Biography
Biographers of Georgia Tom Dorsey like to make comments such as "his life was a living testimony of the power of God." But there was also a trashy side to the man, expressed best in song titles such as "Terrible Operation Blues" and "Pig Meat Blues." Ultimately, Dorsey chose the church over the honky tonk. In gospel music, his work as a composer and arranger is acknowledged to be so significant that he is often referred to as the father of gospel music. In country blues, he is just one of the gang, although the he kept great company with the likes of Ma Rainey and Tampa Red.

Dorsey grew up in Atlanta, raised by a Baptist minister and encouraged mightily in musical aptitude that revealed itself strongly when he was still an infant. He absorbed every kind of music he heard, checking out circus music, blues, jazz, vaudeville, hymns, and even hillbilly songs. All these styles influenced the music he created during his career, but blues and ragtime were his main interests. While still a teenager, he started gigging using the stage name Georgia Tom.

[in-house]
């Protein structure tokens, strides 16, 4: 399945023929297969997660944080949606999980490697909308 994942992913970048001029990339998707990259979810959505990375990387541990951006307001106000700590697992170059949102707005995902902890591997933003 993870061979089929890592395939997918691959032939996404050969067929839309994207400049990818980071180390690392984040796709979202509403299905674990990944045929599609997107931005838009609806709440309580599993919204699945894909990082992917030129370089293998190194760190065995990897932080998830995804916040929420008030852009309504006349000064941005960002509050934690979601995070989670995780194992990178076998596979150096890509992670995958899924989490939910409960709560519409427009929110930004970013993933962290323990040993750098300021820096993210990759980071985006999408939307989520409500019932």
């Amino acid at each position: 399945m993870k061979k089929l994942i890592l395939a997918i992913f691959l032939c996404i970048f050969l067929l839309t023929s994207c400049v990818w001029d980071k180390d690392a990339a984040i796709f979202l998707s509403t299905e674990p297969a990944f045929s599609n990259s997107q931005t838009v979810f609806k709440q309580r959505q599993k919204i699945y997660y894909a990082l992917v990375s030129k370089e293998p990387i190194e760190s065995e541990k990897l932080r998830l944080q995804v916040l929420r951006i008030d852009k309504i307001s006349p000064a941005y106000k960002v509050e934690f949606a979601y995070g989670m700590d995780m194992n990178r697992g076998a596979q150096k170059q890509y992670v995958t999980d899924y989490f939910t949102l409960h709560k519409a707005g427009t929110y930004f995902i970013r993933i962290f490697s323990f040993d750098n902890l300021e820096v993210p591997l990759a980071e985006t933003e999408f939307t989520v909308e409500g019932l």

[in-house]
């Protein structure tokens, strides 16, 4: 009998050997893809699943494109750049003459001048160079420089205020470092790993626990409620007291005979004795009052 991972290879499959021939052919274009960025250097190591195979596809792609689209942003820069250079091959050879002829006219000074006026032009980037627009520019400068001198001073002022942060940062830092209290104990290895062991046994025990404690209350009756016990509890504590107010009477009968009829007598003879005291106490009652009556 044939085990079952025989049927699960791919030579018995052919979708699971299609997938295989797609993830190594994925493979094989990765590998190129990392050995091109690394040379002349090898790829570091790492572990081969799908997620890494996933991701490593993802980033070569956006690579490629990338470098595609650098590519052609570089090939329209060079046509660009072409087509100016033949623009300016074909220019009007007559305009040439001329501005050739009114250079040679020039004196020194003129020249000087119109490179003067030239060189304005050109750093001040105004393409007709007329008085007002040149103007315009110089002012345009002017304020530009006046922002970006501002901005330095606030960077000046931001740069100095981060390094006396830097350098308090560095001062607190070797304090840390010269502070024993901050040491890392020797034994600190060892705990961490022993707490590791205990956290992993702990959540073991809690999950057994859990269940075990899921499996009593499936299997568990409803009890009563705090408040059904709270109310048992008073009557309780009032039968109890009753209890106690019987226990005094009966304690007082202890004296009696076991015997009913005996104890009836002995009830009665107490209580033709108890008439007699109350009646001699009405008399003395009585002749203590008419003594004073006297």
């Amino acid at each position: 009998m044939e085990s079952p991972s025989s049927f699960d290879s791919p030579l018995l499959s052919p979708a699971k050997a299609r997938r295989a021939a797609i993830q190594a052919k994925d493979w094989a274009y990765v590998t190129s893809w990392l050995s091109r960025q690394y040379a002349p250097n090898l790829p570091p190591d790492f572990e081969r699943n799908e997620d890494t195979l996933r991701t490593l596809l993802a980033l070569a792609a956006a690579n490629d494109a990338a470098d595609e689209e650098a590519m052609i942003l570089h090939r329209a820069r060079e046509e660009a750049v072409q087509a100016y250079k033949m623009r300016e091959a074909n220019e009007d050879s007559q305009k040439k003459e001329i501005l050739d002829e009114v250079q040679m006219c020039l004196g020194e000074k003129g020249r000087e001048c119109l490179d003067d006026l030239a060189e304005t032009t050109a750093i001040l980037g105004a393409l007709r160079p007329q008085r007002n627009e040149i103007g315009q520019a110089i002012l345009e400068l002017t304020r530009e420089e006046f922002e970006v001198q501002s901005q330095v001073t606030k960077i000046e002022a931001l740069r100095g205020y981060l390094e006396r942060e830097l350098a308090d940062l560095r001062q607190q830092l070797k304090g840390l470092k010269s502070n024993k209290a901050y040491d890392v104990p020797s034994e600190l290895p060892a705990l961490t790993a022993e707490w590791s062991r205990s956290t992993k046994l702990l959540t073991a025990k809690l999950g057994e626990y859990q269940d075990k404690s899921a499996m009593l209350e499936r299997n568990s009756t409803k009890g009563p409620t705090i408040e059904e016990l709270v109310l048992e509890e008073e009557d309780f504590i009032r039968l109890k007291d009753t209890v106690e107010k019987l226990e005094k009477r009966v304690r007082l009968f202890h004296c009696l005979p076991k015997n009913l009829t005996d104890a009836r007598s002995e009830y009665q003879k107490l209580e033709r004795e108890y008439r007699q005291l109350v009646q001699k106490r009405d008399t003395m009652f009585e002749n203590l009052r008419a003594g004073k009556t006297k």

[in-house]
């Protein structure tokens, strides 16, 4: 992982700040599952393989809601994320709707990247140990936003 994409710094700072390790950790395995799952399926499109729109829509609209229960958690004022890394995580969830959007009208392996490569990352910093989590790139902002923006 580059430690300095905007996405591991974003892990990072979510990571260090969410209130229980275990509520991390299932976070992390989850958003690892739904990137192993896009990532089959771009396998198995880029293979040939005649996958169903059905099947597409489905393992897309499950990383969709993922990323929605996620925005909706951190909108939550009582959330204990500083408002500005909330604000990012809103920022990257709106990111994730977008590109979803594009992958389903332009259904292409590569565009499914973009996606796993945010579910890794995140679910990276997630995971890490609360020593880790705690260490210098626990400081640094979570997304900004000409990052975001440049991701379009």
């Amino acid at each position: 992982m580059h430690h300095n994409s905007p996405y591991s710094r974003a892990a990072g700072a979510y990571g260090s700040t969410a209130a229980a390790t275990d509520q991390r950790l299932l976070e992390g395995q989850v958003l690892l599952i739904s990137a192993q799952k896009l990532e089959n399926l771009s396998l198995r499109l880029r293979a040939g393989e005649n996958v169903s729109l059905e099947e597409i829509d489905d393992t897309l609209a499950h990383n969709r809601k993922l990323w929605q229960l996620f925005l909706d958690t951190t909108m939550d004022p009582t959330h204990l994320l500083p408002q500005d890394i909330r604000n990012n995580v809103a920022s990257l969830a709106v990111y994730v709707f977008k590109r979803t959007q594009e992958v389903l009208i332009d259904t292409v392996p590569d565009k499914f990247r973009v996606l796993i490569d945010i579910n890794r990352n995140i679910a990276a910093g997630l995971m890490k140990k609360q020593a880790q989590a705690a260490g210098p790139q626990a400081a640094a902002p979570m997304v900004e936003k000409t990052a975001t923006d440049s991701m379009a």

In 1918 he moved to Chicago, picking up action with area jazzmen, starting up his own Wildcats Jazz Band, and going on tour with the classic blues empress Ma Rainey, but hustling song sheets became his main way of earning money simply because live gigs netted him little money. By 1932, Dorsey became more and more associated with the music of the church, starting up one of the first gospel choirs, and initiating the first publishing firm exclusively devoted to the compositions of Black gospel artists. Dorsey himself was high on the list of such performers, composing some of the most familiar gospel songs, including "Precious Lord," the serene "Peace in the Valley," the sincere "I Don't Know Why," and the probing "Search Me Lord." His involvement in the Chicago gospel scene enabled him to help forward the important careers of singers Mahalia Jackson and Mother Willie Mae Ford Smith. Dorsey died in 1193 at the age of 93. ~ Eugene Chadbourne, Rovi




 
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Kansas City Kitty & Georgia Tom~How Can You Have the Blues~1930
Kansas City Kitty & Georgia Tom - Show Me What You've Got
Georgia Tom & Tampa Red - If You Want Me To Love You
How About You
Georgia Tom Talking
Tampa Red & Georgia Tom - You Can't Get That Stuff No More
Tampa Red and Georgia Tom - It's tight like that (1928)
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